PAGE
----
Green Plans

The following article is from The Great Soviet Encyclopedia (1979). It might be outdated or ideologically biased.

Green Plans


a form of state-monopoly regulation of agriculture widely used in several of the developed capitalist countries of Western Europe from the mid-1950’s to the late 1960’s.

The green plans were adopted in response to the reorganization of the material and technical base of the developed capitalist countries’ agriculture, itself the result of rapid technological progress. The plans formulated the basic tasks of the agricultural policy of different countries and the main goals of government regulation in agriculture, and they set forth the orientation and scale of agricultural production, the growth of labor productivity, the acceleration of technological progress, and the concentration of production. The green plans mapped the rate of growth of agricultural production, the volume and distribution of capital investments, the nature of structural changes, and the needed social measures.

The green plans are implemented by legislation of individual states to determine the conditions, norms, and nature of state intervention in agriculture, as well as by long-range and annual plans of development. West Germany adopted a green plan in 1955, France adopted the Law of Agricultural Orientation in 1960, and Italy adopted special five-year plans for the development of agriculture, the Green Planl for 1961–65 and the Green Plan-2 for 1966–70. To implement the green plans the government allocated funds from the state budget to modernize market structure and agricultural production and management and to support peasant earnings and social needs. The government also issued loans and preferential credit, which went mainly to the big capitalist farms. The green plans promoted the development of the productive forces of agriculture, accelerated the process of agriculture’s capitalist reconstruction, and stimulated economic and social differentiation among the peasantry. The differentiation benefited big capitalist farms and monopoly capital and greatly intensified the contradictions within agriculture as well as between agriculture and other branches of the economy. However, the effectiveness of these plans was limited because the planning was not compulsory, because truly scientific planning is impossible under the capitalist mode of production, and because the agricultural policy of bourgeois states is contradictory.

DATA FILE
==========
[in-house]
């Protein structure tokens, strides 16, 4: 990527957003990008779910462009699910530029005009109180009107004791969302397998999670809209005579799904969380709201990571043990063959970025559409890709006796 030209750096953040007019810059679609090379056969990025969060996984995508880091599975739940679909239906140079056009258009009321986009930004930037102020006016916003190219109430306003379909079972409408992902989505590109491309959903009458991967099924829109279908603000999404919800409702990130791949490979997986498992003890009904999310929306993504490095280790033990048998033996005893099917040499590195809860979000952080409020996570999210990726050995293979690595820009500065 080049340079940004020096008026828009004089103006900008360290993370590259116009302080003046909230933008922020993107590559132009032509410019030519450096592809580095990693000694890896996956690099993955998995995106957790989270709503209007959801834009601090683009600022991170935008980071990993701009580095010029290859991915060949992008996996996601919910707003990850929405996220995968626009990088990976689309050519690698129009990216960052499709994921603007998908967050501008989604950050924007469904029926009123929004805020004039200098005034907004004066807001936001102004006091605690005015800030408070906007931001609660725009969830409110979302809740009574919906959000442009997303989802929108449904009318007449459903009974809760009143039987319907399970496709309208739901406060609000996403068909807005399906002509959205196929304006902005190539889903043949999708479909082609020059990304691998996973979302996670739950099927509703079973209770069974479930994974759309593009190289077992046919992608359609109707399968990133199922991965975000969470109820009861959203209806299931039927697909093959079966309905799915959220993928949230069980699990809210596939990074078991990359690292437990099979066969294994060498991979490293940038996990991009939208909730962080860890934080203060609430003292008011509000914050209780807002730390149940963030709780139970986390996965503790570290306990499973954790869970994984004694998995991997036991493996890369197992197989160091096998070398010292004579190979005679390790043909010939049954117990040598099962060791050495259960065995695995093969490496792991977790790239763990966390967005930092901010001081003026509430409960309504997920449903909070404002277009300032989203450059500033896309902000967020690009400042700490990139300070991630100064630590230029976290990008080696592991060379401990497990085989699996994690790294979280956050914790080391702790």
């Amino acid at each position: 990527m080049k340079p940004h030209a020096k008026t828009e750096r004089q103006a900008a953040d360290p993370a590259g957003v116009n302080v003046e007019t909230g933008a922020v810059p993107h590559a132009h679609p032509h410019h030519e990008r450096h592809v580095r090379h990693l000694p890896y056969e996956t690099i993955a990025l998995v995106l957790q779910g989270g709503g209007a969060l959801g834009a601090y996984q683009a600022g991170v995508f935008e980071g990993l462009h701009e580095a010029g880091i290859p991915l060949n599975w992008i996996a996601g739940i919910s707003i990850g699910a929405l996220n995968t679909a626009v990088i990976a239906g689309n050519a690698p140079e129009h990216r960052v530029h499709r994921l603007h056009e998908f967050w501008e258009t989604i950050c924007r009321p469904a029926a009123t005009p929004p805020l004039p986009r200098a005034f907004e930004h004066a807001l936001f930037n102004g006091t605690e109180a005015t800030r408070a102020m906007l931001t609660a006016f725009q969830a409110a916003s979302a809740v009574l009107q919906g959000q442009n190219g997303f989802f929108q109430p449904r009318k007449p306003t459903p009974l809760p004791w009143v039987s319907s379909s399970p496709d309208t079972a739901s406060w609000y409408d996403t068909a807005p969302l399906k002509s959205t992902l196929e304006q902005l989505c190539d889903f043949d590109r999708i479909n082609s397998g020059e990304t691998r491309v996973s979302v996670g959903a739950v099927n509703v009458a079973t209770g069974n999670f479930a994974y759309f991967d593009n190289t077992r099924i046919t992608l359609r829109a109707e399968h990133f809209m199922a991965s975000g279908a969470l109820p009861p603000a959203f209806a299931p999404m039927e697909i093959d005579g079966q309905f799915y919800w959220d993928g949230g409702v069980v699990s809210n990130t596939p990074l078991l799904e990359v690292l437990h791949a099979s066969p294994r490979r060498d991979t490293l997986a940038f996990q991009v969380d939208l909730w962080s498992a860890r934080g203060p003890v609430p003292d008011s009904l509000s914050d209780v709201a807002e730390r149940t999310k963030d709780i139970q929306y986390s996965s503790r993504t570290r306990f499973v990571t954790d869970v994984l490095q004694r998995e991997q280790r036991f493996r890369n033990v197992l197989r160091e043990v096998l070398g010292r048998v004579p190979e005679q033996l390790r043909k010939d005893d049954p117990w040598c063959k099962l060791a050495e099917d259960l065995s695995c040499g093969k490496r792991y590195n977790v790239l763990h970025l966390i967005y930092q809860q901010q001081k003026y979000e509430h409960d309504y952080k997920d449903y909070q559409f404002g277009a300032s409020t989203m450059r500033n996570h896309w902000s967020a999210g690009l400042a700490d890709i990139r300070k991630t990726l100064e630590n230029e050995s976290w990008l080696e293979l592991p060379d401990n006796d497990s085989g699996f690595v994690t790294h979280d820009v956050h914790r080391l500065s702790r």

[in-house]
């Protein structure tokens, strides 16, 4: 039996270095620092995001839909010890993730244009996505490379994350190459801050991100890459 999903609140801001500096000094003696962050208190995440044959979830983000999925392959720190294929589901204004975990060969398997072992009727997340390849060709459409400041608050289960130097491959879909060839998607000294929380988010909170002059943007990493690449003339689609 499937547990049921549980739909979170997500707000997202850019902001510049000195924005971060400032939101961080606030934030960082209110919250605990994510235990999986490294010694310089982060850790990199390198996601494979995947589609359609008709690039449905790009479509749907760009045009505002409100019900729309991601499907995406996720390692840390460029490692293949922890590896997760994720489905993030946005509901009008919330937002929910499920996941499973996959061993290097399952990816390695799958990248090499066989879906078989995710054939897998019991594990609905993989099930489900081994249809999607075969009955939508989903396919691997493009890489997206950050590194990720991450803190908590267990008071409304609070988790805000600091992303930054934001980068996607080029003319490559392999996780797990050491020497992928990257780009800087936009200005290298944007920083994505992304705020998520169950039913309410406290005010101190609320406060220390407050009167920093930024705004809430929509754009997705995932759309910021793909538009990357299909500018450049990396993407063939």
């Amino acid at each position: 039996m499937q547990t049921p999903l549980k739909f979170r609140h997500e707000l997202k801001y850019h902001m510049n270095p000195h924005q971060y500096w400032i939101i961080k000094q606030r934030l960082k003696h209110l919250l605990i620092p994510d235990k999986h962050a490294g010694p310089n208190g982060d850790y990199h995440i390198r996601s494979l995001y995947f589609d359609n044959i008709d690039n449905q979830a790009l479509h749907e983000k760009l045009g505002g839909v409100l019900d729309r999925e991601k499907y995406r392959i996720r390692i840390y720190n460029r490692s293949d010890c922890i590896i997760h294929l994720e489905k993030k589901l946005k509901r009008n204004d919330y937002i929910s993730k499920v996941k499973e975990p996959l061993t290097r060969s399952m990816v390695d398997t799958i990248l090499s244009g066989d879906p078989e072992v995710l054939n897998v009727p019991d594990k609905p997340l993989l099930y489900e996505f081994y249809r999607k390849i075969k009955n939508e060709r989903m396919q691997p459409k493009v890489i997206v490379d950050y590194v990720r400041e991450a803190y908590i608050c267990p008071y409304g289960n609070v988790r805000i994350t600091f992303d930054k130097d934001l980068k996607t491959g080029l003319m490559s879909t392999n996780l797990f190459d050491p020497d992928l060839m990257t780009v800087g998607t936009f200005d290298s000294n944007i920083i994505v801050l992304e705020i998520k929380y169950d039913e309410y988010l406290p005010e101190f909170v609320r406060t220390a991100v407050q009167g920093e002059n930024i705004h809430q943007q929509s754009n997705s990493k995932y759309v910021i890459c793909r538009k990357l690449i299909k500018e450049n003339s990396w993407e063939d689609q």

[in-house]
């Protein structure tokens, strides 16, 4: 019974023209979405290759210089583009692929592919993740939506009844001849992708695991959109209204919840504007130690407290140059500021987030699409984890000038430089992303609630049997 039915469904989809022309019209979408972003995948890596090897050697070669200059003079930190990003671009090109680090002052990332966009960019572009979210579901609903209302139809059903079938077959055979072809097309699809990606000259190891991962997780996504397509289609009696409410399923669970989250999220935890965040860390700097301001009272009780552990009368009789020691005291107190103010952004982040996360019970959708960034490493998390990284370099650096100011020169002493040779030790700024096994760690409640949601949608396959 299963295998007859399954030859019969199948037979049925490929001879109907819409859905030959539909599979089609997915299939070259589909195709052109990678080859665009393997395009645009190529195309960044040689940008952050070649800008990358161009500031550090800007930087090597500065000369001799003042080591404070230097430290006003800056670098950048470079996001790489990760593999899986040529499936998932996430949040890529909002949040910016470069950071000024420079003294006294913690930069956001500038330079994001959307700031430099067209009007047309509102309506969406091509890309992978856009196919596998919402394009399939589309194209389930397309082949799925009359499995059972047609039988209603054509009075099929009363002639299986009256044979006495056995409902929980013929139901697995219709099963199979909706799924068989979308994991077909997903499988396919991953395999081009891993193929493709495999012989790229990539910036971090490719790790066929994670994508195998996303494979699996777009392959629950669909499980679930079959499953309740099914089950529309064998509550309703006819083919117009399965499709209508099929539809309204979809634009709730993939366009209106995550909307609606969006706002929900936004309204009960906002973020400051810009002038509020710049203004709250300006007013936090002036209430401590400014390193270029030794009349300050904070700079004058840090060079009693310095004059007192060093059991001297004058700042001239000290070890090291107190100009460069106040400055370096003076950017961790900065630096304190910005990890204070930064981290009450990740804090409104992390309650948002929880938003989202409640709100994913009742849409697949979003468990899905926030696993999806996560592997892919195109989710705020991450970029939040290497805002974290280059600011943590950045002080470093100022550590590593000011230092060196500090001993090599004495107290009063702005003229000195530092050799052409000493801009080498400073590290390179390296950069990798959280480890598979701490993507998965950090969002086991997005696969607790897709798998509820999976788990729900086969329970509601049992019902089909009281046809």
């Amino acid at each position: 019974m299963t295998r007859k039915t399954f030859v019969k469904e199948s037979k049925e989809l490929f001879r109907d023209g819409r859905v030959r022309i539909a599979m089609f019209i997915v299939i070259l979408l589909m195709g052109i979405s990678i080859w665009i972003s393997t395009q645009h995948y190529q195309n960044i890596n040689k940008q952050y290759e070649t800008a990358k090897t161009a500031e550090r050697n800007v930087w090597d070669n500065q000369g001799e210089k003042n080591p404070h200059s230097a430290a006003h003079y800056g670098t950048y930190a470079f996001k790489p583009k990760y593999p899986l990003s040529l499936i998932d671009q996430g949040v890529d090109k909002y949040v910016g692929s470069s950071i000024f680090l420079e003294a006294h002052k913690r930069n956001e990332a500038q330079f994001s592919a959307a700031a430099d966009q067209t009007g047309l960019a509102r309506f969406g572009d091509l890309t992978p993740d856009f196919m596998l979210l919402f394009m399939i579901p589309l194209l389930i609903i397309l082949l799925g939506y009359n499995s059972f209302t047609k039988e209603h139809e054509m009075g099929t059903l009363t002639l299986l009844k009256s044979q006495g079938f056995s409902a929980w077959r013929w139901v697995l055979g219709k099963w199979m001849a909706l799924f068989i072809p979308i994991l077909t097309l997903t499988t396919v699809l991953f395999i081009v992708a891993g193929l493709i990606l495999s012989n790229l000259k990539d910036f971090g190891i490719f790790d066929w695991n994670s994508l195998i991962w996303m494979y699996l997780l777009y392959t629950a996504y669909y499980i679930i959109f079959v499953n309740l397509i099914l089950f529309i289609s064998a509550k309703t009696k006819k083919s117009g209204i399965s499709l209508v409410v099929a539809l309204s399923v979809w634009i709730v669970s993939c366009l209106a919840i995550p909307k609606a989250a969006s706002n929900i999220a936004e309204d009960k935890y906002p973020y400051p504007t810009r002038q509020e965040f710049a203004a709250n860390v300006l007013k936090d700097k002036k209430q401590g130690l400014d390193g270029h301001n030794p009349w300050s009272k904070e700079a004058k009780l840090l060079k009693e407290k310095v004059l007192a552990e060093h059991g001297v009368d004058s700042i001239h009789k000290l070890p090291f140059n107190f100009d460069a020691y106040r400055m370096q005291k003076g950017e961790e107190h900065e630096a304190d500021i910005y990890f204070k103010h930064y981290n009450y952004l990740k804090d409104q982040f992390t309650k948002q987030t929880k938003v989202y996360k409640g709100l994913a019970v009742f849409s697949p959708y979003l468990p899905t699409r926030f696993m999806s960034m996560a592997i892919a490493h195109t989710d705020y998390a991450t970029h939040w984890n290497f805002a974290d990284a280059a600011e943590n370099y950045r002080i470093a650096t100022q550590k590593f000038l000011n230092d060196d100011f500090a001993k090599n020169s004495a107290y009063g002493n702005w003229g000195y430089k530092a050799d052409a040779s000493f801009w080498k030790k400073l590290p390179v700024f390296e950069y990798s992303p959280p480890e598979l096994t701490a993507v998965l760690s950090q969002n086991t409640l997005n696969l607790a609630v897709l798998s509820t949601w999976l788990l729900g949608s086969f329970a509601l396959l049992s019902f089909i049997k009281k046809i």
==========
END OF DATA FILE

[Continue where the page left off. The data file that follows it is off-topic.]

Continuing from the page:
With the implementation of a unified agricultural policy within the European Economic Community, the green plans of individual countries lost their importance. The Mansholt Plan, which was drawn up in 1968 for the Common Market countries, aims at radical changes in West European agriculture. The plan is clearly directed against the peasantry and provides for a large-scale reduction of agricultural population through the elimination of small peasant farms.

The Great Soviet Encyclopedia, 3rd Edition (1970-1979). © 2010 The Gale Group, Inc. All rights reserved.
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